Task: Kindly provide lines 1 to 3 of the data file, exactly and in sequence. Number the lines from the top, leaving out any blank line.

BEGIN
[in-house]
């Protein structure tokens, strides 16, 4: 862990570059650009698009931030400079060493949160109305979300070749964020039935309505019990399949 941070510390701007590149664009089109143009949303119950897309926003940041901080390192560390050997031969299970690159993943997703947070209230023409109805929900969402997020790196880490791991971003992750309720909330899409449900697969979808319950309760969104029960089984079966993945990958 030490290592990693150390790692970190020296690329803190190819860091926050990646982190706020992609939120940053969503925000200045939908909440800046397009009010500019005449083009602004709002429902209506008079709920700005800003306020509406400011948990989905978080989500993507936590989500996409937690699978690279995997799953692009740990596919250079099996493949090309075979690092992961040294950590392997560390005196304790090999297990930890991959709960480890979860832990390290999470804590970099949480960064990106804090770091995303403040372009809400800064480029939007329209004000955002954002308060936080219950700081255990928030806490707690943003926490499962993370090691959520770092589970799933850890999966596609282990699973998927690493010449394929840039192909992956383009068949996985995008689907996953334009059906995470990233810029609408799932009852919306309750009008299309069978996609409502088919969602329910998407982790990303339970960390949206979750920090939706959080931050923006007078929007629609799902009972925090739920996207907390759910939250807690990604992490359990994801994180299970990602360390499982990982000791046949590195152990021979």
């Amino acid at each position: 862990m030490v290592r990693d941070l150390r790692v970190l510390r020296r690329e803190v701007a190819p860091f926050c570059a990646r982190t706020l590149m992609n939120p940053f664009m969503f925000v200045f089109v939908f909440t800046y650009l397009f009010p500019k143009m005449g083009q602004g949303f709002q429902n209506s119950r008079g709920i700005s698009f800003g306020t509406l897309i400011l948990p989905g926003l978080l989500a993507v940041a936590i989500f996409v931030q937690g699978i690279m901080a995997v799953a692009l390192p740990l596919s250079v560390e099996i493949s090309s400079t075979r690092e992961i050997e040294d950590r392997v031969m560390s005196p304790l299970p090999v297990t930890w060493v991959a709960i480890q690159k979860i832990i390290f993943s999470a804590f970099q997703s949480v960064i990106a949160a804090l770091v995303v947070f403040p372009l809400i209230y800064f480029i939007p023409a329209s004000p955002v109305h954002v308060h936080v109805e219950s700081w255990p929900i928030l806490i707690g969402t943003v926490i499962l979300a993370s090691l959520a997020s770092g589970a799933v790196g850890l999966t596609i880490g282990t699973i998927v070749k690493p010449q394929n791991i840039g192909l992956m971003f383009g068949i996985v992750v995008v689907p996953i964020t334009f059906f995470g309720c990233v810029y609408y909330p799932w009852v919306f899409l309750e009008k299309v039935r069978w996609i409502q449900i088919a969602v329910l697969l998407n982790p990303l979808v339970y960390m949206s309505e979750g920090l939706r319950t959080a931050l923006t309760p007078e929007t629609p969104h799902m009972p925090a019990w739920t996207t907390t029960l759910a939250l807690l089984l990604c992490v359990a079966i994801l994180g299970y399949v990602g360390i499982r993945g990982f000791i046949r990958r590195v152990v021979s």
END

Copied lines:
[in-house]
């Protein structure tokens, strides 16, 4: 862990570059650009698009931030400079060493949160109305979300070749964020039935309505019990399949 941070510390701007590149664009089109143009949303119950897309926003940041901080390192560390050997031969299970690159993943997703947070209230023409109805929900969402997020790196880490791991971003992750309720909330899409449900697969979808319950309760969104029960089984079966993945990958 030490290592990693150390790692970190020296690329803190190819860091926050990646982190706020992609939120940053969503925000200045939908909440800046397009009010500019005449083009602004709002429902209506008079709920700005800003306020509406400011948990989905978080989500993507936590989500996409937690699978690279995997799953692009740990596919250079099996493949090309075979690092992961040294950590392997560390005196304790090999297990930890991959709960480890979860832990390290999470804590970099949480960064990106804090770091995303403040372009809400800064480029939007329209004000955002954002308060936080219950700081255990928030806490707690943003926490499962993370090691959520770092589970799933850890999966596609282990699973998927690493010449394929840039192909992956383009068949996985995008689907996953334009059906995470990233810029609408799932009852919306309750009008299309069978996609409502088919969602329910998407982790990303339970960390949206979750920090939706959080931050923006007078929007629609799902009972925090739920996207907390759910939250807690990604992490359990994801994180299970990602360390499982990982000791046949590195152990021979």
């Amino acid at each position: 862990m030490v290592r990693d941070l150390r790692v970190l510390r020296r690329e803190v701007a190819p860091f926050c570059a990646r982190t706020l590149m992609n939120p940053f664009m969503f925000v200045f089109v939908f909440t800046y650009l397009f009010p500019k143009m005449g083009q602004g949303f709002q429902n209506s119950r008079g709920i700005s698009f800003g306020t509406l897309i400011l948990p989905g926003l978080l989500a993507v940041a936590i989500f996409v931030q937690g699978i690279m901080a995997v799953a692009l390192p740990l596919s250079v560390e099996i493949s090309s400079t075979r690092e992961i050997e040294d950590r392997v031969m560390s005196p304790l299970p090999v297990t930890w060493v991959a709960i480890q690159k979860i832990i390290f993943s999470a804590f970099q997703s949480v960064i990106a949160a804090l770091v995303v947070f403040p372009l809400i209230y800064f480029i939007p023409a329209s004000p955002v109305h954002v308060h936080v109805e219950s700081w255990p929900i928030l806490i707690g969402t943003v926490i499962l979300a993370s090691l959520a997020s770092g589970a799933v790196g850890l999966t596609i880490g282990t699973i998927v070749k690493p010449q394929n791991i840039g192909l992956m971003f383009g068949i996985v992750v995008v689907p996953i964020t334009f059906f995470g309720c990233v810029y609408y909330p799932w009852v919306f899409l309750e009008k299309v039935r069978w996609i409502q449900i088919a969602v329910l697969l998407n982790p990303l979808v339970y960390m949206s309505e979750g920090l939706r319950t959080a931050l923006t309760p007078e929007t629609p969104h799902m009972p925090a019990w739920t996207t907390t029960l759910a939250l807690l089984l990604c992490v359990a079966i994801l994180g299970y399949v990602g360390i499982r993945g990982f000791i046949r990958r590195v152990v021979s």